The difference between an asteroid and a comet (like the comet Lulin that passed by last week) is in their appearance. Comets have a visible tail (or coma) and asteroids do not. A comet’s tail is water vapour and dust particles that have blown off the body of the comet as it gets close to the sun.
A meteoroid is smaller than an asteroid (and according to the official definition, bigger than an atom). It becomes a meteor when it enters a planet’s atmosphere and becomes visible as a bright streak. Any material from a meteor that makes it to the ground becomes a meteorite.

In other news it looks like the upcoming service mission to the Hubble space telescope will get the go-ahead after all. After the recent satellite collision there had to be some weighing of the risks. If the mission succeeds it would make the Hubble much more powerful and extend its life considerably.

Finally, China’s Chang 1 lunar satellite concluded its mission of mapping the surface of the moon by slamming into the moon in a “controlled collision.” Although it only became the third country to send a person into space recently, it looks like China is pursuing its space program ambitiously, with plans for a space station and manned lunar mission in the works as well.

Slow day for science… February 23, 2009

Posted by Mike Trudeau in Animals, Astronomy, Nasa, Space.
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Not much in the news today, except a couple of obviously fake photos of a giant snake. Why is this news?

A shuttle mission to the International Space Station has been postponed not due to the risks posed by whirling shards of space debris, but instead because of worries over some of Discovery’s gas valves.

Thankfully, the Kepler mission is still on track!

I spoke with a gentleman from the Sheffield Astronomical Association who said I might be able to tag along for a viewing of Comet Lulin this weekend. Woohoo!

Oh, and Scientific American has more from Alan Boss of the American Association for the Advancement of Science on the likelihood of Earth-like planets existing outside the solar system. He’s got some encouraging (and a mind-boggling) numbers.

That is all.

Now you see it… February 22, 2009

Posted by Mike Trudeau in Technology, The Future, The Internet.
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There are still some things that humans can do better than computers. According to Vernor Vinge of San Diego State University, we should enjoy it while it lasts. I dug up this very interesting if somewhat bleak paper about technological singularity, and I recommend you give it a read.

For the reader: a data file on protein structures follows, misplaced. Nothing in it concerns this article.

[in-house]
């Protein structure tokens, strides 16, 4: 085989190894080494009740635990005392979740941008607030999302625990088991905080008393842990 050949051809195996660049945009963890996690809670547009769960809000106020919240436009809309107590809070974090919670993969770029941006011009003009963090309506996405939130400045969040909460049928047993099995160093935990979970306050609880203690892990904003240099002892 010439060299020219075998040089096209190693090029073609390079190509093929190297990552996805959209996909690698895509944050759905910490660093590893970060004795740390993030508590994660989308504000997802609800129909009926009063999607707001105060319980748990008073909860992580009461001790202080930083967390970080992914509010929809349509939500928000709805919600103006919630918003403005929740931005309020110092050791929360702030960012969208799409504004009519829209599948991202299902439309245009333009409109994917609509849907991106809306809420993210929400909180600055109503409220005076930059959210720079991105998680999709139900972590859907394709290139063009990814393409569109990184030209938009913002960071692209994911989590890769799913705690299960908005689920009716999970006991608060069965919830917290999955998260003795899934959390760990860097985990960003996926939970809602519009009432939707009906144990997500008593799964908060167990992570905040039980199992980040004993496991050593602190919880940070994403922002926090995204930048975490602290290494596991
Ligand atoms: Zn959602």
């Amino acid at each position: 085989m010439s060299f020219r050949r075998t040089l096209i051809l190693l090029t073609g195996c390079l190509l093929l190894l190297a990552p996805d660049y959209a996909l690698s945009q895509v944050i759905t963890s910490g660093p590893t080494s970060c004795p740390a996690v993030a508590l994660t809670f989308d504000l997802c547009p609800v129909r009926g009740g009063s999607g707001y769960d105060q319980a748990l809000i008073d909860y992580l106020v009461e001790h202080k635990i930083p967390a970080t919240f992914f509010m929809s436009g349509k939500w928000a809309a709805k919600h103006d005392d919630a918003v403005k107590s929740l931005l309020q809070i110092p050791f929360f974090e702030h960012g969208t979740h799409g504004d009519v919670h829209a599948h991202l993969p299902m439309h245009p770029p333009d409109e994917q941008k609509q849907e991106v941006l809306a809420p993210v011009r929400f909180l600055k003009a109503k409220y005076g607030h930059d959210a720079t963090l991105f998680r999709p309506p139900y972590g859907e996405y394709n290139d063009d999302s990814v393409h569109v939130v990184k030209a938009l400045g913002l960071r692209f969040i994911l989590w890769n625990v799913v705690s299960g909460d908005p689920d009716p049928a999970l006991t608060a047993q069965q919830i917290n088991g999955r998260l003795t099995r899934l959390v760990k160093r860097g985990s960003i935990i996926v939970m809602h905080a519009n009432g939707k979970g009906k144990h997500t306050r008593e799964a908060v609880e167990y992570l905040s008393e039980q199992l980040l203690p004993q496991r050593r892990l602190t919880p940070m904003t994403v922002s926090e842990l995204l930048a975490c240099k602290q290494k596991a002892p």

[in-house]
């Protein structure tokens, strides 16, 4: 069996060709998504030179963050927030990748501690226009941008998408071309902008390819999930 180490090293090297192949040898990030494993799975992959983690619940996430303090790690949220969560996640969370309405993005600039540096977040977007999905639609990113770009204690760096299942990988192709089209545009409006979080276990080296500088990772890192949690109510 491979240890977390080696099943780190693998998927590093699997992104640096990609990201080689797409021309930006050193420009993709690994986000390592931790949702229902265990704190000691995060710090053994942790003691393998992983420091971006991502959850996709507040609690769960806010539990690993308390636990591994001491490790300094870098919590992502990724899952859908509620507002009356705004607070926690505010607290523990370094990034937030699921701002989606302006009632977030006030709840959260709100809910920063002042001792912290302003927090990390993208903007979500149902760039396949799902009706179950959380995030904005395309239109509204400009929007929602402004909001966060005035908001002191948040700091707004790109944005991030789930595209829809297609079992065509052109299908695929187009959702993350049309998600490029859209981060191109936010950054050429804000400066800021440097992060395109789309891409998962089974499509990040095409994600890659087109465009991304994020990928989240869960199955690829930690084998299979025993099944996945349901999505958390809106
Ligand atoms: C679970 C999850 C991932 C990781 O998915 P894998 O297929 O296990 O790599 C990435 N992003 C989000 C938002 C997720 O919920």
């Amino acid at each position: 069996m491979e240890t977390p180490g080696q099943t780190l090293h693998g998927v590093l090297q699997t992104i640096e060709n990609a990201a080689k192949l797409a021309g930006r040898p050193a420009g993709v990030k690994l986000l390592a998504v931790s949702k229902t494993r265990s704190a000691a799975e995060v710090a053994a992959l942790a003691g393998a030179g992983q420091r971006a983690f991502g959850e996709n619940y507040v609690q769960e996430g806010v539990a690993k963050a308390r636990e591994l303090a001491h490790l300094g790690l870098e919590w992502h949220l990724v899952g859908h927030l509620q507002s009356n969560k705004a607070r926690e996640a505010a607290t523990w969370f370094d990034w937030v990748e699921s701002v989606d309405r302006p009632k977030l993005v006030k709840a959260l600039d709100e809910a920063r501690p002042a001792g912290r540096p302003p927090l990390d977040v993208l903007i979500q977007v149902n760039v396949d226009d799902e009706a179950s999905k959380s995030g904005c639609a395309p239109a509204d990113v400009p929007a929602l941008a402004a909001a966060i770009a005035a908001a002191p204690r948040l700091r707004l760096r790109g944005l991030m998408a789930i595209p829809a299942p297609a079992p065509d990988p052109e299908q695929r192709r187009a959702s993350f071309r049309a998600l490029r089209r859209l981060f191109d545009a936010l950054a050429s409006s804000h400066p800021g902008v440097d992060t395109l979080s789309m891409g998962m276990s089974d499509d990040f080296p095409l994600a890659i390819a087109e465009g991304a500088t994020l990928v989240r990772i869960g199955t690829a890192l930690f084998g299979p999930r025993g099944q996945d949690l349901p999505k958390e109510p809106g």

Anyway, about what we do better. If you’ve got some time on your hands and feel like helping out, go on over to the Galaxy Zoo and classify some galaxies. Humans are still way better than computers at processing images according to their content, which is why search engines can only sort images based on tags (ie strings of characters) attached to them. Wait, maybe not.

So, after The Sloan Digital Sky Survey photographed a quarter million galaxies, it needs your help to classify them all. Galaxy Zoo will show you a picture of a galaxy and ask you some basic questions about it. Most of the pics are blurry smudges but some of them are startlingly beautiful.

If you’re in the mood for something a little more social, head down to gwap.com. Gwap stands for Games With A Purpose, and the idea is that by playing these (addictive) games you’re helping search engines clarify their results by classifying music and identifying the contents of images. I don’t know if I subscribe to their emphatic statement that “By playing our games, you’re training computers to solve problems for humans all over the world,” but the games are fun and you get to feel like you’re working when you’re actually playing.

While we’re on the topic of helpful websites, if you haven’t checked out FreeRice, you should.

One more thing… February 20, 2009

Posted by Mike Trudeau in Astronomy, Space.
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I forgot to remind you that the comet Lulin will be closest to the Earth on the 24th. That’s Tuesday pre-dawn, I think.
I found this far superior blog by an actual scientist that carries a good picture of what we might see with binoculars or a telescope. Apparently we’ll be able to see it with our naked eyes as well.